Best probability of guessing the coin from one toss

I have two coins $$\phi, \psi$$ whose probability of showing head is $$p(h_1), p(h_2)$$ and probability of showing tail is $$p(t_1),p(t_2)$$. My friend (if any), who has a prior of choosing coin 1 and coin 2 as $$p_\phi, p_\psi$$, will toss a random coin once and tell me the result. What is the best probability that I guess the tossed coin correctly?

One trivial tactic is to always guess the coin with bigger prior, but can we do better?

I am formalizing the problem as follow

• If I observe a tail, then we guess $$\phi, \psi$$ with probability $$e_1$$ and $$1-e_1$$, respectively. If it is head, then we guess $$\phi, \psi$$ with probability $$e$$ and $$1-e$$, respectively
• Probability of success when guessing $$\phi$$ is $$p_s(\phi):=p(\phi)(ep(h_1)+e_1p(t_1))$$. With similar reasoning, $$p_s(\psi):=p(\psi)((1-e)p(h_2)+(1-e_1)p(t_2))$$

By summing them, we have the answer. But when factoring and moving terms around, the probability of success has the form of $$e(const)+e_1(const)$$, which is not an optimization problem anymore. I suspect something is wrong with the way I formalize this

• Assume it comes up heads. Use conditional probability to determine which of the two coins is the one most likely to have been the coin that was tossed. Commented Dec 20, 2023 at 21:49

As you say, the probability of a successful guess is the sum: $$p_s = p(\phi)(ep(h_1)+e_1p(t_1)) + p(\psi)((1-e)p(h_2)+(1-e_1)p(t_2)$$ and we want to choose $$e$$ and $$e_1$$ to maximize this probability. This is just a linear function of $$e$$ and $$e_1$$, so the following derivatives are constant: $$\frac{dp_s}{de} = p(\phi)p(h_1) - p(\psi)p(h_2)$$ and $$\frac{dp_s}{de_1} = p(\phi)p(t_1) - p(\psi)p(t_2)$$
If $$p(\phi)p(h_1) > p(\psi)p(h_2)$$, then $$p_s$$ is an increasing function in $$e$$, so we maximimize $$p_s$$ by taking the maximum possible value of $$e$$, namely $$e=1$$ -- always guess $$\phi$$. Conversely, if $$p(\phi)p(h_1) < p(\psi)p(h_2)$$, then $$p_s$$ is a decreasing function in $$e$$, so our optimal solution is $$e=0$$ -- always guess $$\psi$$. (If $$p(\phi)p(h_1) = p(\psi)p(h_2)$$, then the choice of $$e$$ is irrelevant.)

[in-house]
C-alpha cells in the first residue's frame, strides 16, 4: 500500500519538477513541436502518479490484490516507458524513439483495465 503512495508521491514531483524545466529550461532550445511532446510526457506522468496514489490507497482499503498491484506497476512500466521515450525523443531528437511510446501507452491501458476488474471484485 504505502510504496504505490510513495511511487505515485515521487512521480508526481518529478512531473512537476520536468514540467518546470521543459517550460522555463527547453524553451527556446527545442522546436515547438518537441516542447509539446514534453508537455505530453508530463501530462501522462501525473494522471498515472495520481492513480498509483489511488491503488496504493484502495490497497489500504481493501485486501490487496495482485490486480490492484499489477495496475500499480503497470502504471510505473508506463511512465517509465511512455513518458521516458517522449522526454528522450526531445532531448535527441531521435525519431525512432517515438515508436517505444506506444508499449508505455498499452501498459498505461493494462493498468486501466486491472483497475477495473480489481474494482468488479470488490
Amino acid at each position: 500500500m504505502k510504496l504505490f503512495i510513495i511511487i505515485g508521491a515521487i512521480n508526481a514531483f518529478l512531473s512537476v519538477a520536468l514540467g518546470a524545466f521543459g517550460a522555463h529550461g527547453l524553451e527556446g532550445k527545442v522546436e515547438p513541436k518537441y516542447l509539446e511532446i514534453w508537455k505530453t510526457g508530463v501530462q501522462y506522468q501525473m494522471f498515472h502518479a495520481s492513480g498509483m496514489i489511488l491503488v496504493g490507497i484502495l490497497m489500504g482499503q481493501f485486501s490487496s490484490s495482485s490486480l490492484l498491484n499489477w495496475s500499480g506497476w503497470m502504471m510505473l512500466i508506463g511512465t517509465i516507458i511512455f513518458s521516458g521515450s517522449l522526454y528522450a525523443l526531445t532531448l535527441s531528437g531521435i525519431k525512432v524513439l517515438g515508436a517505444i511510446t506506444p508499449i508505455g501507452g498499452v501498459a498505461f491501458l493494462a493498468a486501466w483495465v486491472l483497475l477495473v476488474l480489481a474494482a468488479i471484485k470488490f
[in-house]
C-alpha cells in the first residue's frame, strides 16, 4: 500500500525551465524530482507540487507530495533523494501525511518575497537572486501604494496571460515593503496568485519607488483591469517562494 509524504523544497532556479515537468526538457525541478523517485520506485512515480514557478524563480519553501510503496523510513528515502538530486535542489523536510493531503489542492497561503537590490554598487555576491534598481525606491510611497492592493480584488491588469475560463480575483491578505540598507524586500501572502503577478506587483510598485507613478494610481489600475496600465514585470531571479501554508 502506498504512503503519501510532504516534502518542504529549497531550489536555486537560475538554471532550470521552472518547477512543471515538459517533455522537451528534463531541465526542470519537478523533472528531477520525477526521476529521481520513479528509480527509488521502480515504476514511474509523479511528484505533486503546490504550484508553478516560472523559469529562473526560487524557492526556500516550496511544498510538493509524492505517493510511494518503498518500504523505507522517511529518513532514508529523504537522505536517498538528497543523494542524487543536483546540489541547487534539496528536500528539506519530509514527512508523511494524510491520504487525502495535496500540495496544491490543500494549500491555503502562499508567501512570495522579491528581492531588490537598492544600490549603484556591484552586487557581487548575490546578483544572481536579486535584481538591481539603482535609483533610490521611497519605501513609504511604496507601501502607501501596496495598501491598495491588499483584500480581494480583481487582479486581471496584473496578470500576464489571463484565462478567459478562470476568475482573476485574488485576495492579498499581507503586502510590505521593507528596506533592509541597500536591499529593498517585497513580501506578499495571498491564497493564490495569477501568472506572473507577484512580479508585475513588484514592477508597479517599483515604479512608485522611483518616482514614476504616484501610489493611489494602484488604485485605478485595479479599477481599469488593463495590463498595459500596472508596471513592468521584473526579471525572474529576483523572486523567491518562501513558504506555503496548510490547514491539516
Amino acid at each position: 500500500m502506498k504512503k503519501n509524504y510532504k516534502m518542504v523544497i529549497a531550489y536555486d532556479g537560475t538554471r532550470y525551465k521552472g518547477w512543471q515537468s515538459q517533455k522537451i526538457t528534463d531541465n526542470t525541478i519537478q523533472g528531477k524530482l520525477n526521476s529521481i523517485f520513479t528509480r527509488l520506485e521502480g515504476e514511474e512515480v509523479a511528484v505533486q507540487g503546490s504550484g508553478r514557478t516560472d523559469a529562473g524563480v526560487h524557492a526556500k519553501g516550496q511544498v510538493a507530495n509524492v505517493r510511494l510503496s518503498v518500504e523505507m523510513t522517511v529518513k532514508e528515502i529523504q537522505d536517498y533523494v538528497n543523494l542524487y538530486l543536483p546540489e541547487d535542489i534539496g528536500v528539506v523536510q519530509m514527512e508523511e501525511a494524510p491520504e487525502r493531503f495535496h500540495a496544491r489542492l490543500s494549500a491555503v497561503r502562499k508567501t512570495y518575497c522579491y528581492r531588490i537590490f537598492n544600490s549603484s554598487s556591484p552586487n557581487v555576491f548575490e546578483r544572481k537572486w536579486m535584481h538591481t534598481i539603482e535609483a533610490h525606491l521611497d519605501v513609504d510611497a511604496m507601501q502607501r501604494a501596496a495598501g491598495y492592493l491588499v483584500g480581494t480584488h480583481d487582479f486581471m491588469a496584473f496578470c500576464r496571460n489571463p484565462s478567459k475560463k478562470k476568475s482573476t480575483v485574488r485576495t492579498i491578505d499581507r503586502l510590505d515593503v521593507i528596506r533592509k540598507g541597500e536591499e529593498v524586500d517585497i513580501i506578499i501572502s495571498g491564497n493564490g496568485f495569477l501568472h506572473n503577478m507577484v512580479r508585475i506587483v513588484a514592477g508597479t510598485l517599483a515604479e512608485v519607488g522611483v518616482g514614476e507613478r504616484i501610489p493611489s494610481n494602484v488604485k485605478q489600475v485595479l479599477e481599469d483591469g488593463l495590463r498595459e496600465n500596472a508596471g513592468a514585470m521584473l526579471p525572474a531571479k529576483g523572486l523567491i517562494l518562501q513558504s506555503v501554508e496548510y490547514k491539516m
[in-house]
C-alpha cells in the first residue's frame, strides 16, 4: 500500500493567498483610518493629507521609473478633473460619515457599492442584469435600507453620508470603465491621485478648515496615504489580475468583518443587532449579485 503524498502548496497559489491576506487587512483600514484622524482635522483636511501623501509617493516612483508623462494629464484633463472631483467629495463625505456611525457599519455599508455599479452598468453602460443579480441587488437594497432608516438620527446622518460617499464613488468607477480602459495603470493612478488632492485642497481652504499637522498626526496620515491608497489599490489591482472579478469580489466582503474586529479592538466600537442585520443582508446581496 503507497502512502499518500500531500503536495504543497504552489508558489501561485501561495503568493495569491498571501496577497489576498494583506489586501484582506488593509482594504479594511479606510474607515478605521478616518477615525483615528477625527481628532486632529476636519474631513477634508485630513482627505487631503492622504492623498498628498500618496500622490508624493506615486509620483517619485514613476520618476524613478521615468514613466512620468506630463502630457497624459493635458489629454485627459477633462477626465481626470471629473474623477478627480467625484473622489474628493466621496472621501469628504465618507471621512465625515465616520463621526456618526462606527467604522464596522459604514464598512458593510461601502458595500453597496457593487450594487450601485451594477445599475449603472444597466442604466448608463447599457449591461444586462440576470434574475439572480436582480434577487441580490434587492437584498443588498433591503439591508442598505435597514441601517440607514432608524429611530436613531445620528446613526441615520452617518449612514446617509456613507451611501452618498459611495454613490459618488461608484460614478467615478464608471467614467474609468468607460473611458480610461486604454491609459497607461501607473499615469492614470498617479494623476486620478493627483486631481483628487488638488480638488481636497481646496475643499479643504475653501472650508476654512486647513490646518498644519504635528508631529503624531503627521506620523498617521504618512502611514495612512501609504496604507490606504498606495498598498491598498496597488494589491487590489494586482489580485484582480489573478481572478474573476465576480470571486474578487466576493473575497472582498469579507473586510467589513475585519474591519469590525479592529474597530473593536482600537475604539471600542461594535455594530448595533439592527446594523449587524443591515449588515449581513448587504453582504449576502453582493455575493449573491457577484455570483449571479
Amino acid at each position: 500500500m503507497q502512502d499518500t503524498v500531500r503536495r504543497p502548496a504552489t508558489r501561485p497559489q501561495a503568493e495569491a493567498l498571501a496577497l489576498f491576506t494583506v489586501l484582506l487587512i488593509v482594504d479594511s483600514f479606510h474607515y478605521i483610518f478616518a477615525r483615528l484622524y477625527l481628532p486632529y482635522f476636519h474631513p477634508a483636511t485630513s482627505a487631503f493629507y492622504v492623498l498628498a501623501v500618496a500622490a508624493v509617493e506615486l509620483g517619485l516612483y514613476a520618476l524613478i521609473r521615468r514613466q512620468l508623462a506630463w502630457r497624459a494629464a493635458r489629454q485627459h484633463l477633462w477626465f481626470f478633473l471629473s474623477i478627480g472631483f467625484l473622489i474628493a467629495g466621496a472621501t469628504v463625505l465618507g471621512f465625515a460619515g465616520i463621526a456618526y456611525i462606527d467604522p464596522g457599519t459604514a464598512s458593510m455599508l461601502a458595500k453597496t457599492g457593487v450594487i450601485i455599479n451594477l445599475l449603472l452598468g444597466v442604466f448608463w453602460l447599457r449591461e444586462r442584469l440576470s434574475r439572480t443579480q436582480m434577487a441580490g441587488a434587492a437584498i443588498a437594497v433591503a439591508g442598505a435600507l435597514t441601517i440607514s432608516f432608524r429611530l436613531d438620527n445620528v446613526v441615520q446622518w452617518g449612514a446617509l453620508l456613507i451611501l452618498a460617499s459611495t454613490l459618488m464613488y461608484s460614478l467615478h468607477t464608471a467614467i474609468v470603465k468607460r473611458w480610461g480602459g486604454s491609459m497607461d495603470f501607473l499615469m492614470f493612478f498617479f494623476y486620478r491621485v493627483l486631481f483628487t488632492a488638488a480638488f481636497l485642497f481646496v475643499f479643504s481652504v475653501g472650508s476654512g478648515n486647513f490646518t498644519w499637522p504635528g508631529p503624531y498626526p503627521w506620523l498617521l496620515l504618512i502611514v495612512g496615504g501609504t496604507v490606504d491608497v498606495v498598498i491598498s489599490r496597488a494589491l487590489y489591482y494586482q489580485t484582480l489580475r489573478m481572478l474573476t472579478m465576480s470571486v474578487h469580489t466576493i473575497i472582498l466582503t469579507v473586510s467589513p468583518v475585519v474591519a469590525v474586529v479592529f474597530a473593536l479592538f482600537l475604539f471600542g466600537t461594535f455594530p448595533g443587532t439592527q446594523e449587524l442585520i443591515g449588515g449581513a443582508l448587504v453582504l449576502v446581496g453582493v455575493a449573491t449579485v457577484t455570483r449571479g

Similarly, if $$p(\phi)p(t_1) > p(\psi)p(t_2)$$, choose $$e_1=1$$ -- always guess $$\phi$$. If the inequality is reversed, choose $$e_1=0$$ -- always guess $$\psi$$.
Note two special cases. (1) If $$p(\phi)=p(\psi)$$, then you always guess the coin with a bigger "head" probability when you observe a head, and you always guess the coin with a bigger "tail" probability when you observe a tail. (2) If $$p(h_1)=p(h_2)$$ and $$p(t_1)=p(t_2)$$ (so the coins are indistinguishable), then you effectively ignore the result and always choose the coin that your friend was more likely to pick. Other cases fall somewhere in the middle.
Note that this strategy corresponds to calculating the maximum likelihood estimator of the coin. The likelihoods of coins $$\phi$$ and $$\psi$$ given heads are: \begin{align} L(\phi|H) &= p(\phi)p(h_1) \\ L(\psi|H) &= p(\psi)p(h_2) \\ \end{align} so if we see heads, we choose the coin whose likelihood is bigger. Similarly, the likelihoods gives tails are: \begin{align} L(\phi|T) &= p(\phi)p(t_1) \\ L(\psi|T) &= p(\psi)p(t_2) \\ \end{align} and if we see tails, we again choose the coin whose likelihood is bigger.